I can’t figure out what kind of census Congress thinks it will get without investing enough money in planning and preparation. The Senate Appropriations Committee graciously explained in its report on the funding bill that the Census Bureau had made a “conscientious decision” to start 2020 Census planning much earlier in the decade than in census cycles past. Nevertheless, the majority report said, the bill allocates 34 percent more money than at the same point in the 2010 Census cycle, and the committee expects a return for its investment in the form of cost savings. There is no mention of accuracy, or of efforts to achieve an inclusive census in hard-to-count communities. The timeless goal of ensuring a solid foundation for our democracy has taken a back seat to pressing fiscal concerns.

Committee Vice Chairwoman Barbara Mikulski (D-MD) was having none of it, calling the committee funding level “inadequate and irresponsible.” She proposed a $360 million boost for the Census Bureau; her amendment (which proposed funding increases for several agencies in the massive bill) failed on a party-line vote.

There wasn’t much discussion about the census during the committee’s meeting on the FY 2016 Commerce bill, which allocates $1.13 billion overall for the Census Bureau, compared to the president’s request of $1.5 billion and $992 million approved by the House. But senators spent a lot of time debating the merits of industrial hemp and federal enforcement of anti-marijuana laws in states that allow people to smoke pot for medical and, um, other purposes. I guess that was the high point of an otherwise dismal morning for the 2020 Census.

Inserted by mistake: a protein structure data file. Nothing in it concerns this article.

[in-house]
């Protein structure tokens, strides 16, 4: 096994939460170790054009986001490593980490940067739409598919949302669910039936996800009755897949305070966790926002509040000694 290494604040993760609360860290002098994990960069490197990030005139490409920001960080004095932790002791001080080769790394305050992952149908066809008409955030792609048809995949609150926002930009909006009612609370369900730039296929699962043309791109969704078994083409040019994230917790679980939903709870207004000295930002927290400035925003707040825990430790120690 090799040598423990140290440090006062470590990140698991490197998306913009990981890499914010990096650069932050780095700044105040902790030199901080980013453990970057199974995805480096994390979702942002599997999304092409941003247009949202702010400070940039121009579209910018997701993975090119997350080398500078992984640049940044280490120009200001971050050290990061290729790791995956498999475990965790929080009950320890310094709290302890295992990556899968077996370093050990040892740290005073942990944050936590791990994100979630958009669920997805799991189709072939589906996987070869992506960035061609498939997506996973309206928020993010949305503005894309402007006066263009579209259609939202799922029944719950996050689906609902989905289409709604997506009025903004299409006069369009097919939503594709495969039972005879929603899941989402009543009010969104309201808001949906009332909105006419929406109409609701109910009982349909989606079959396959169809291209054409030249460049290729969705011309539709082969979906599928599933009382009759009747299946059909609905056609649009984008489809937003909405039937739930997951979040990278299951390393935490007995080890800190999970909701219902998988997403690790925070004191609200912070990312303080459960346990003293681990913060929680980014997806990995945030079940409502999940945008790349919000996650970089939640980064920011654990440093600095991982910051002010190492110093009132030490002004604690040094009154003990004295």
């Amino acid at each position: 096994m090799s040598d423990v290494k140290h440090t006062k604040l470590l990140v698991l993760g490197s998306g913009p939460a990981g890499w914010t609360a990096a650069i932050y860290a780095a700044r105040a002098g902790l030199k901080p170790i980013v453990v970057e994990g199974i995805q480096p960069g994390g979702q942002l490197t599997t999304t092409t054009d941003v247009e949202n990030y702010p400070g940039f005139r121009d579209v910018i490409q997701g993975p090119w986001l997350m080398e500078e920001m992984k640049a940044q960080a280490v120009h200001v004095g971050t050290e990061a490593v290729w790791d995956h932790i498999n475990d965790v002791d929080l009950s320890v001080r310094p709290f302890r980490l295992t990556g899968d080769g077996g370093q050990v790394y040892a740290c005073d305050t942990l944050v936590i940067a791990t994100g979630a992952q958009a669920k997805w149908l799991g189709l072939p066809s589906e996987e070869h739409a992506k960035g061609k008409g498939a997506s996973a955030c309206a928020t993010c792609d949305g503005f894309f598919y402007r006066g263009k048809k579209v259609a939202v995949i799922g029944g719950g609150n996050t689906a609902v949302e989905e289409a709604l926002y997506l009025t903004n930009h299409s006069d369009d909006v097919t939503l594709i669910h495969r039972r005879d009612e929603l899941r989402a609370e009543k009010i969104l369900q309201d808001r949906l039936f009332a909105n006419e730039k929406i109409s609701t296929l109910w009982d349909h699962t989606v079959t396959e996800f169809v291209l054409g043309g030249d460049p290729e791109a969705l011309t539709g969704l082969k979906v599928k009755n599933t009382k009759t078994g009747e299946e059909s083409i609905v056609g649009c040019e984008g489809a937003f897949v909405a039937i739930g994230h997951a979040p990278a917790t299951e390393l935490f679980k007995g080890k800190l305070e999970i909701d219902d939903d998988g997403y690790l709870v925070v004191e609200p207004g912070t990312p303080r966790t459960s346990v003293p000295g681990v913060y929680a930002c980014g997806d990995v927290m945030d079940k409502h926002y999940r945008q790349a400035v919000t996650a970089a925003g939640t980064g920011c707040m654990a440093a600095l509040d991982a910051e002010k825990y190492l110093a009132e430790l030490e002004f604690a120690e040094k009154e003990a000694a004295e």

Gone Fishin’ (Come find me in 2021)

Census Project Co-Director Terri Ann LowenthalBy Terri Ann Lowenthal

I’m going fishing.

No, really, this makes perfect sense as I head into the twilight of my census advocacy career.

I’ve been listening to the House of Representatives consider the FY 2016 funding bill (H.R. 2578) that covers the U.S. Census Bureau and a whole lot of other, obviously more important, government activities. My ears perked up during opening debate, when I heard Rep. David Jolly (R-FL) emphasize the importance of “data collection” no less than 10 times. Then I realized he was talking about fishing stock assessments, conducted by the National Marine Fisheries Service, which is part of the National Oceanic and Atmospheric Administration (NOAA), under the Department of Commerce… which houses the Census Bureau. See, sometimes you have to shift around life’s organization chart just a little, and the world is your oyster.

Anyway, the real reason I’m considering early retirement is because, by the time our esteemed lawmakers finish with this massive funding bill in the next day or so, there won’t be any money left to take a census in 2020. Or, at least, a very good one.